I’m rationing my social networking too. Facebook was an unwanted and near-unavoidable distraction and Twitter was just silly. It was getting pretty annoying talking to friends and have them say “oh yeah I know, I saw your post/tweet”. Very little of what I post on either site warranted the effort made to type it in the first place. So I’m slowing down. Each site will get checked once a day, or so.

Also of note is my new found hatred for iDVD and it’s utter inability to reliably create a DVD that will not only play, but also not completely break my MacBook into the bargain.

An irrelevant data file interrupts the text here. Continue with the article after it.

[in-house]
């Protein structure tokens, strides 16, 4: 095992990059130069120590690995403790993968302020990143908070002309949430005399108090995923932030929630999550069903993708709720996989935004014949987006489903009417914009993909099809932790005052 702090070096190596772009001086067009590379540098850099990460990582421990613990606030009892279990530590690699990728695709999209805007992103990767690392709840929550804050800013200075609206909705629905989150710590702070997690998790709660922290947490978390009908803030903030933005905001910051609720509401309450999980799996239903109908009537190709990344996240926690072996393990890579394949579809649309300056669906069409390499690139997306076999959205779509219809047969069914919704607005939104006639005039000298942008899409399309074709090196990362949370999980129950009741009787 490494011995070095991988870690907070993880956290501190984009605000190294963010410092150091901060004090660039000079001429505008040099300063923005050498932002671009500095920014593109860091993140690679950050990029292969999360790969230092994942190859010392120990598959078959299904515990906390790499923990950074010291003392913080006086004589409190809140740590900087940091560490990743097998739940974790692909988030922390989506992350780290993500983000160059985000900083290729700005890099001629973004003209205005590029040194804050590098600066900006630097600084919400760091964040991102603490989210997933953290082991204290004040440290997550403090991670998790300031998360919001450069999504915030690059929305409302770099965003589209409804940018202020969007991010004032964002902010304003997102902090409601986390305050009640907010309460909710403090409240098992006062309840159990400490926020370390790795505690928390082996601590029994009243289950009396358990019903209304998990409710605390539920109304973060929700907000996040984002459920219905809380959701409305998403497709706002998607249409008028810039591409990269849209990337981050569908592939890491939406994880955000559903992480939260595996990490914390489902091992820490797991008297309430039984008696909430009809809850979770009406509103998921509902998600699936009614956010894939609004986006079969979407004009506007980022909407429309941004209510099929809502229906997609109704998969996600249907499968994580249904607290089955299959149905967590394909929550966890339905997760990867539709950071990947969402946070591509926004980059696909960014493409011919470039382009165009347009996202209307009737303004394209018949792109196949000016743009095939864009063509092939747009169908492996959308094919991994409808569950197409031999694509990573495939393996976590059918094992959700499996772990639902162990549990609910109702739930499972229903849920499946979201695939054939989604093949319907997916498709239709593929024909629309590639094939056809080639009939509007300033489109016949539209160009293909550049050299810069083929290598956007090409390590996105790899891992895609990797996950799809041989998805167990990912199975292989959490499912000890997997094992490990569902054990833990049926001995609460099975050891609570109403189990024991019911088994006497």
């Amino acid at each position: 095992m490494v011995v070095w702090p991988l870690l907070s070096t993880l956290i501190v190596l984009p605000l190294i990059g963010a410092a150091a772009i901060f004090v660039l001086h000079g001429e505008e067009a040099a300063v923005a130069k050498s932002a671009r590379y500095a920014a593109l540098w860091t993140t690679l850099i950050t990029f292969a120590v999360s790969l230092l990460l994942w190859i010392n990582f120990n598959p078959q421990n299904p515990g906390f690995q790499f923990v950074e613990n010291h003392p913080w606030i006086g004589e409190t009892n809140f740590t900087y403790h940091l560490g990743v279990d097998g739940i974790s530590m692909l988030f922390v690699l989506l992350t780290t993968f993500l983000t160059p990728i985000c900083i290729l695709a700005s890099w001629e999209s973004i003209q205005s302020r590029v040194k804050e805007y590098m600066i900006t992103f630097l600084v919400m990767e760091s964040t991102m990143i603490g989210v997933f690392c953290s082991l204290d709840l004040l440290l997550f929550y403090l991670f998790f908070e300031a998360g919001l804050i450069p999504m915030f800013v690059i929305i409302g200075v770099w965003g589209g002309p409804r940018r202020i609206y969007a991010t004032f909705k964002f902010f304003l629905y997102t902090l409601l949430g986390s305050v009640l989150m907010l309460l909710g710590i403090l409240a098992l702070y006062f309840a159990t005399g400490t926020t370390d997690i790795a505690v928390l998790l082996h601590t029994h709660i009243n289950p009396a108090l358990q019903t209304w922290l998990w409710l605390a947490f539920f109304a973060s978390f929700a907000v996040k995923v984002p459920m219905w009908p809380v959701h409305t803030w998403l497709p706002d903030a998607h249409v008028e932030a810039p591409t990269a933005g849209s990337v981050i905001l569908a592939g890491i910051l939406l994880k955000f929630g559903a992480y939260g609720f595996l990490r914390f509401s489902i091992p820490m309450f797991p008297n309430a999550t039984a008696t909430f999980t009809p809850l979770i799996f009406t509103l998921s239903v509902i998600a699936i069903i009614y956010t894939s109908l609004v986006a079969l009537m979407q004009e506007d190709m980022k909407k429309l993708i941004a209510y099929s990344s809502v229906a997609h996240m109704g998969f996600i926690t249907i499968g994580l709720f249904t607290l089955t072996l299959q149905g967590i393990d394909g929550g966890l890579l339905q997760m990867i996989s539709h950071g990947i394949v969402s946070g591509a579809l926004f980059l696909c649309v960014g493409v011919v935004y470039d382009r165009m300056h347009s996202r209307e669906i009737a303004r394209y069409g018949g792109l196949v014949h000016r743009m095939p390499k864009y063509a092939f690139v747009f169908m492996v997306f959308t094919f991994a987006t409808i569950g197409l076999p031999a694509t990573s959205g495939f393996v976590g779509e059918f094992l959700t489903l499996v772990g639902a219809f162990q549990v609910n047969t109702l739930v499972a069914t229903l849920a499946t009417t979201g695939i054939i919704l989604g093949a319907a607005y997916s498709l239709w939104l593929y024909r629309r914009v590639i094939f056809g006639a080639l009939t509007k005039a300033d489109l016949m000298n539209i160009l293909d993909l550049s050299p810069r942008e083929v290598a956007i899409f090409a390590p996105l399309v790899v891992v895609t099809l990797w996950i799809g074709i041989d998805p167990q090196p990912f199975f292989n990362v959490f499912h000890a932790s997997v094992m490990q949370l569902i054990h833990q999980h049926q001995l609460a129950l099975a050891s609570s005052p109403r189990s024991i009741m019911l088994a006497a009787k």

I’ll conclude this with a brief wondering… Where the hell did MacJournal put the tags/categories that it apparently downloaded from my blog? Does this thing even support WordPress categories? Aha, yes it does, but only when you “Send to Blog”…


I am defined by time. “Obvious!” I hear you say. Well yes, but I would say I am more so than others. Everything I’ve ever done has felt bound by time. It all has to fit in. All of it. I harbour great envy for those able to maintain an attitude so laid back that they don’t appear to need to tackle life, so much as slide through it. I say appear…

The proliferation of information on demand has compounded this. We receive so much stimuli that it’s possible to blink and miss critical facts/opinions. How do we know they’re critical? My answer: How do you not? You just missed them.